Denver District Apologizes for Letter That Scared Immigrant Teachers
A racial justice organization says Denver Public Schools is intimidating immigrant teachers who are considering striking, but district officials called it an error.
The Denver Classroom Teachers Association voted this week to authorize a district-wide walkout, calling for better pay for teachers. The school district asked for state intervention on Thursday that could delay the strike for up to 180 days.
However, on Thursday evening, the Colorado People’s Alliance posted a letter sent by a district human resources employee to a school, that stated that teachers on H or J visas who choose to strike will be reported to immigration and the U.S. Department of State.
“If they have a pending case and choose to strike, this could impact the decision on the case,” the letter stated.
Ana Rodriguez, community organizer of the Colorado People’s Alliance, said shortly after seeing the letter, the group began contacting its immigration attorneys.
“As far as we understand right now, the school is not required to reach out to immigration or the (U.S. Department of State),” she said.
The agency called for community members to mobilize and make their opinions known to the school board and superintendent.
“It’s so frustrating that DPS claims to be this welcoming place for immigrant students, but they’re turning around and intimidating immigrant teachers,” Rodriguez said.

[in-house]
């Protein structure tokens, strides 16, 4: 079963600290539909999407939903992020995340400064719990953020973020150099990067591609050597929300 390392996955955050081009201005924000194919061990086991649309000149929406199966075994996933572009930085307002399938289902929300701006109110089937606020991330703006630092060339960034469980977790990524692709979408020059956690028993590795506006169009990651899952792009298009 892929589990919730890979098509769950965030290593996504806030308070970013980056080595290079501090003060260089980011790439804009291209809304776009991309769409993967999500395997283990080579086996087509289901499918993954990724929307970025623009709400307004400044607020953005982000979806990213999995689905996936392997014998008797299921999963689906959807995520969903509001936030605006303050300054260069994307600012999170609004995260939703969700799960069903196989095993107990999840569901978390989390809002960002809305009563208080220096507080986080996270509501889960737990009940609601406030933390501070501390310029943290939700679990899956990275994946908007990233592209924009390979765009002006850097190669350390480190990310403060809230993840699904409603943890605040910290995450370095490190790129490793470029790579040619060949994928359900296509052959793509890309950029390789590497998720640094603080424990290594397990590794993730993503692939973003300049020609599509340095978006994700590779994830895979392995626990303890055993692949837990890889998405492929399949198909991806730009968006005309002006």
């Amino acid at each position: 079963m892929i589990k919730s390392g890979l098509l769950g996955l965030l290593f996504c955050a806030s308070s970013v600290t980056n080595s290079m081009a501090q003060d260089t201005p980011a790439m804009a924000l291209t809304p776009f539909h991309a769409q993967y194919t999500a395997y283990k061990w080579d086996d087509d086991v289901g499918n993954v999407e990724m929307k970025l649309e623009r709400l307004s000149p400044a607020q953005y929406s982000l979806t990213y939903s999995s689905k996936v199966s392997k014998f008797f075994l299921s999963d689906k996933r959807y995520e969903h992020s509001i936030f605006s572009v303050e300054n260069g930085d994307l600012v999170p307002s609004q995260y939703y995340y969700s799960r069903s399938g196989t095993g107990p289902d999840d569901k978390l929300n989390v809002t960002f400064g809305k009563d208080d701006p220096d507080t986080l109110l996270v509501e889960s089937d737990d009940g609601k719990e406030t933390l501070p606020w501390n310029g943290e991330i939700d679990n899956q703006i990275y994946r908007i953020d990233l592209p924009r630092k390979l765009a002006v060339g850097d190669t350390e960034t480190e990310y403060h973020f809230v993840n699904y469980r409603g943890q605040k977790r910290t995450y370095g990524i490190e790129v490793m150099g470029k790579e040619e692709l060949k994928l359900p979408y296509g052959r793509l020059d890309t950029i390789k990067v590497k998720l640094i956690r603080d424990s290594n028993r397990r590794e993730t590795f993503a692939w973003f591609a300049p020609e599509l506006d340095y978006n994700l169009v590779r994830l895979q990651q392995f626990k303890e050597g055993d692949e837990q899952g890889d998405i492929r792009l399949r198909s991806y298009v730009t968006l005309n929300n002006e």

In a statement Thursday evening, district spokesman Will Jones said “an incorrect communication was provided by a DPS employee regarding our educators on H-1B and J-1 visas.”
Marisol Calderon, a teacher at Farrell B. Howell, said employees at her school saw the letter, including one who is Venezuelan and seeking asylum and another who is about to become a U.S. citizen.
She called the letter a “scare tactic” that’s discouraging and appalling.
“The fact that the district thought this was OK was extremely scary,” Calderon said.
She added that it discredits what the district has said about immigration and diversity, and it makes it difficult to go back to work on Friday.
But the district statement said the error “was the result of a misinterpretation of the information that we received from our immigration firm, and the communication was in no way intended to cause fear for our educators on visas. Our deepest apologies for any anxiety that was caused by this error.”
DPS said in its statement that the district has to inform the U.S. Department of Labor if a strike takes place but not of employees who are participating in the strike.
Officials said they won’t collect that information or report it to immigration or the U.S. Department of State and that the district is working to “correct this misunderstanding.”
“The district will do everything in our lawful power to protect our students’ and teachers’ confidential information and ensure that our students’ learning environments are not disrupted by immigration enforcement actions,” officials said in the statement.
The firm representing the school district posted information on its website about visa employees and potential strikes.